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I have a particular requirement to analyse the IIS web logs and view which users (by username) have accessed a particular subset of pages.

Can anyone recommend a good analysis tool to get this information from the logs.

The ones I have looked at SmarterLogs and WebLog Expert seem to either list numbers of user (not who) have accessed a page. And don't offer selecting which pages you are interested in...

Thanks,

Apologies for re-opening this question. It seems the IIS logs didnt have the information I was after. I was looking for each user request of documents within a SharePoint 2003 document library. It seems that that this logging has to be enabled in SharePoint http://msdn.microsoft.com/en-us/library/dd583134(v=office.11).aspx

Has anyone tried to do this before in SP2003? And can I still use Log Parser?

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Thanks guys was hoping more for a analytics tool that would do this and produce reports that I can show to the business. –  nav Jul 18 '11 at 12:20
    
Why is your business incapable of reading plain text? For that matter, if they need "pretty", wrap the results in some HTML and print that out. –  womble Jul 18 '11 at 12:23
    
Log parser can be used to generate graphs and charts using the data in the target log files, its a matter of formatting the query properly. There's also this tool that may generate picture-based output for you: bobbacus.com/projects/02 –  John Ferringer Jul 19 '11 at 12:07
    
@womble I should have worded the comment better, what I meant is to set up automated reports against the log files, rather than it being pretty but pretty would be good too! –  nav Jul 21 '11 at 8:24
    
You're allowed to automatically run Ruby scripts, you know. –  womble Jul 21 '11 at 8:46
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3 Answers

up vote 6 down vote accepted

My favorite tool for this is Log Parser (recommended initially by Peter), it has a bit of a learning curve but its very versatile. Microsoft PFE has a pretty good blog post on common queries to use to get data out of IIS logs with Log Parser, some of those queries may provide you with a quick leg up on what you're wanting to extract: http://blogs.technet.com/b/clinth/archive/2010/01/07/w3c-iis-log-analysis-using-log-parser.aspx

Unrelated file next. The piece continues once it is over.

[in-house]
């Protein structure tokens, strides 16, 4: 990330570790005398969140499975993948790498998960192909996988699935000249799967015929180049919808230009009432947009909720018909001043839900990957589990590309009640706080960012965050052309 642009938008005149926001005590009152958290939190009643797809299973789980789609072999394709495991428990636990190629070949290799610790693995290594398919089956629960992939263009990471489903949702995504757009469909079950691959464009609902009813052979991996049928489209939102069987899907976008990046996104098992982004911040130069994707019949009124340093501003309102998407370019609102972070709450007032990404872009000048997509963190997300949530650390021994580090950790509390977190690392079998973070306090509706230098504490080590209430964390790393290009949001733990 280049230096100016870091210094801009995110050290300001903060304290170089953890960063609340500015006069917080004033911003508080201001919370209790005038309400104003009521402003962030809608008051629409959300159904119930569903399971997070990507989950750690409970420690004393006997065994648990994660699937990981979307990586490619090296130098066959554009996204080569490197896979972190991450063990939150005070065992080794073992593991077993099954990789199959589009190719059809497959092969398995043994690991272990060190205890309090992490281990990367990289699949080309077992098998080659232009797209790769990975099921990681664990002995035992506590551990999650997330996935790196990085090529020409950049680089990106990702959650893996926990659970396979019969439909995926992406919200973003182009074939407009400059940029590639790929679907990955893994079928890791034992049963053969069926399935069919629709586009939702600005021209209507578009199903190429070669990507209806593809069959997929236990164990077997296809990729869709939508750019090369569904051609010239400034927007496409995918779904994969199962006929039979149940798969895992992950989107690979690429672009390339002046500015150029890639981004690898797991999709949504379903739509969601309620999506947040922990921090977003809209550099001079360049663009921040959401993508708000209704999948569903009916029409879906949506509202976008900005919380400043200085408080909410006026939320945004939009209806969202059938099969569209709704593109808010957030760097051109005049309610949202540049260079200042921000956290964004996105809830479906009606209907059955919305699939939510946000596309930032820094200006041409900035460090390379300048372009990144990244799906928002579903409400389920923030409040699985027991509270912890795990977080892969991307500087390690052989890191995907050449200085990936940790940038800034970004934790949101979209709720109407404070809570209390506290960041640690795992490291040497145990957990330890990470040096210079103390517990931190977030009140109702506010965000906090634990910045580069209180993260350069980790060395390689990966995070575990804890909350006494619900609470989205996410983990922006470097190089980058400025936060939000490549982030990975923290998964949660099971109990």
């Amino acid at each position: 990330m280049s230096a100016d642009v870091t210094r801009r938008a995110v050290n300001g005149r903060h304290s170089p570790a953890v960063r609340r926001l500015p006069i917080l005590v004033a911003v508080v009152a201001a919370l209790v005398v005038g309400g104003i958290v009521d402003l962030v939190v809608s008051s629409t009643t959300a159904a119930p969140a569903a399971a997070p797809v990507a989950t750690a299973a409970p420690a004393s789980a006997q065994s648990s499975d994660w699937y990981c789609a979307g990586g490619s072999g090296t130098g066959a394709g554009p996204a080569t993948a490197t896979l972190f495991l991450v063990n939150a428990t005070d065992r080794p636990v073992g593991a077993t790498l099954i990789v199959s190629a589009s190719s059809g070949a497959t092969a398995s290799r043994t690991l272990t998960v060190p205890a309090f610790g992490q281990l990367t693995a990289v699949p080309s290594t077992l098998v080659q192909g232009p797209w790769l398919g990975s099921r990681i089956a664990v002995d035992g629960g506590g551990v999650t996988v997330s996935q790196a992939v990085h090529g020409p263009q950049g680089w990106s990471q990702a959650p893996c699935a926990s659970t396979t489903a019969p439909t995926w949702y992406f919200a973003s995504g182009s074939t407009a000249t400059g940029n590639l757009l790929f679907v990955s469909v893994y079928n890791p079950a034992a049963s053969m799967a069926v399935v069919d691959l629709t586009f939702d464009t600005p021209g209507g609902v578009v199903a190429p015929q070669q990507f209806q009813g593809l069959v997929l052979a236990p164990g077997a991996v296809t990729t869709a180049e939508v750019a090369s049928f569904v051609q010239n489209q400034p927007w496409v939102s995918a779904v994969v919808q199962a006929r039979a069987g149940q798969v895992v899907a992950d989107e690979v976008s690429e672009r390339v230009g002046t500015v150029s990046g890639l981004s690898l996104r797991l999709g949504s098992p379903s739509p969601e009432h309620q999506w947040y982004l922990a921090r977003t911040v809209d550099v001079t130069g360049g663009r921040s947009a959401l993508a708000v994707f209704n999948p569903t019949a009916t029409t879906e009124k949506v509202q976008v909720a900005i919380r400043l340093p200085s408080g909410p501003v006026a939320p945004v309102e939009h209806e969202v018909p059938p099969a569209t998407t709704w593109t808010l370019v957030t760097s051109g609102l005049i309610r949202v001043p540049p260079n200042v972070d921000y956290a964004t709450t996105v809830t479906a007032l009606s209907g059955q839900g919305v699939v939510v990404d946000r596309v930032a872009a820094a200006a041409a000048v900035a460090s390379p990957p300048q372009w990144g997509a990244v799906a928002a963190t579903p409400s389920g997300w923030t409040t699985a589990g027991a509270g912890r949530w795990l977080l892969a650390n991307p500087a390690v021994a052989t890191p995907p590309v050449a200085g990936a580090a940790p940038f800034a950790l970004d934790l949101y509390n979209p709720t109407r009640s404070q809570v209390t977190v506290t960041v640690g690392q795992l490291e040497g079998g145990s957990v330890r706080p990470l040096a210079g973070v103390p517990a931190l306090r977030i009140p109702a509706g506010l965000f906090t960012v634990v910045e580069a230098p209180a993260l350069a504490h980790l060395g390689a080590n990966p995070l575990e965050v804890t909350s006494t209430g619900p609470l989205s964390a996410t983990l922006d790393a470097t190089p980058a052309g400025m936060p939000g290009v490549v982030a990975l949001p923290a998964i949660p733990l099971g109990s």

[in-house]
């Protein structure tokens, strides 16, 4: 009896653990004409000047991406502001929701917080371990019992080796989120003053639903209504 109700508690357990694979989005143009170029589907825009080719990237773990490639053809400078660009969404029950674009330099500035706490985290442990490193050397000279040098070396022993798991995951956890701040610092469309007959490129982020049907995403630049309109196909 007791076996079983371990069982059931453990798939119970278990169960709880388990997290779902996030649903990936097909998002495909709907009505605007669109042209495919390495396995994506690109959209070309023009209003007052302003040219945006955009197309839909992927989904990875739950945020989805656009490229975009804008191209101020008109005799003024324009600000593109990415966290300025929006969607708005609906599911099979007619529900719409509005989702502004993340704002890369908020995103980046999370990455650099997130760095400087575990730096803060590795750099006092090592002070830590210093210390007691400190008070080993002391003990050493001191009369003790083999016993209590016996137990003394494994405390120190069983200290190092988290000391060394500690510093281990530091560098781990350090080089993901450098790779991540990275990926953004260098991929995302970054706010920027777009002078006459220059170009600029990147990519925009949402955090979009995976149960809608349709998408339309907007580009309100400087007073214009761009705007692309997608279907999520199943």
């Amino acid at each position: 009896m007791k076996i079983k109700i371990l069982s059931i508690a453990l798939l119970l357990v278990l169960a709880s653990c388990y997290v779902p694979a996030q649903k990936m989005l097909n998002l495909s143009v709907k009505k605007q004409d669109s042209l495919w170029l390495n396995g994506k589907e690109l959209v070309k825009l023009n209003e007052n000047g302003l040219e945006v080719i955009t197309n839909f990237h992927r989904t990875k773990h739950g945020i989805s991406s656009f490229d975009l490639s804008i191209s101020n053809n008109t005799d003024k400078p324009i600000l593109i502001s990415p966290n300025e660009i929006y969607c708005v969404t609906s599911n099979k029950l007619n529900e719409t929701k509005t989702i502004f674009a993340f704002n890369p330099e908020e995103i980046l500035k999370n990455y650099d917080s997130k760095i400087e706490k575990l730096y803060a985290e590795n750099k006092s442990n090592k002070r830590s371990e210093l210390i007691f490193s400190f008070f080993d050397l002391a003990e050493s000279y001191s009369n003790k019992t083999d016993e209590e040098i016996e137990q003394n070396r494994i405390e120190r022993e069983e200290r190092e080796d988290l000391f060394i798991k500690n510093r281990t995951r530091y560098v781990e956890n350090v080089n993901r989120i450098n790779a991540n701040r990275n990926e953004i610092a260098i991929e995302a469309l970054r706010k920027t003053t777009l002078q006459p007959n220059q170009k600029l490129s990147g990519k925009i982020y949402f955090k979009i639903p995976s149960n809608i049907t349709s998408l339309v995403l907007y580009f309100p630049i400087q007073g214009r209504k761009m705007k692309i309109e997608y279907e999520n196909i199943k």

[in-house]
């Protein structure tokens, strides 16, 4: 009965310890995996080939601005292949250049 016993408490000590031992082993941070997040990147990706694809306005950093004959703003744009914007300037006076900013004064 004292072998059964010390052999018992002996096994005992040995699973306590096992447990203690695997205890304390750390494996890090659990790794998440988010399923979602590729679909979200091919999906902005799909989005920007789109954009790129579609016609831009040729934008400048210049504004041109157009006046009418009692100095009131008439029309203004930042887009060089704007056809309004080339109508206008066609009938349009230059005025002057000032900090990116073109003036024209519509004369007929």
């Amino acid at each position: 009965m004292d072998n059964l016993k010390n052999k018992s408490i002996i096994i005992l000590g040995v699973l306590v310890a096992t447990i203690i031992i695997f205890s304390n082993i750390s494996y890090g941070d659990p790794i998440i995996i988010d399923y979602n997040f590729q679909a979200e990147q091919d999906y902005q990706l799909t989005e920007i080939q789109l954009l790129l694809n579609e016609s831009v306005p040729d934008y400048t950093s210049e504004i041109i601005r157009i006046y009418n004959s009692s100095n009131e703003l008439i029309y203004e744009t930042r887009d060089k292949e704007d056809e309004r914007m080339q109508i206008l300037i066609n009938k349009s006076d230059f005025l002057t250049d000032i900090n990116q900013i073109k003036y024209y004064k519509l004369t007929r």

There's also a GUI tool for Log Parser called "Log Parser Lizard" which can simply it for you somewhat: http://www.lizard-labs.net/default.aspx

I also found a free tool that someone posted at IIS.net that may be worth a look, but I haven't tried it myself yet: http://www.iis.net/community/default.aspx?tabid=34&i=1864&g=6

John

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+1 for Log Parser. The tool is great, especially if you have SQL language experience. –  Jeff Jul 19 '11 at 22:02
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If you are familiar with writing SQL queries, one option would be to import them into a database such as SQL Server. This is documented across the web, Microsoft doing it at http://support.microsoft.com/kb/296085

An alternative might to be to use a tool such as Microsoft's Log Parser, but it uses a similar query language. http://www.microsoft.com/download/en/details.aspx?id=24659

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thanks great suggestions –  nav Jul 21 '11 at 8:14
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If you can describe the "subset of pages" as a regex, the following ruby should do the trick (feed the log into standard input):

users = []
$stdin.each_line { |l| next unless l =~ %r{interestingpagesregex}; u = l.split(/\s+/)[1]; users << u unless users.include? u }
puts users
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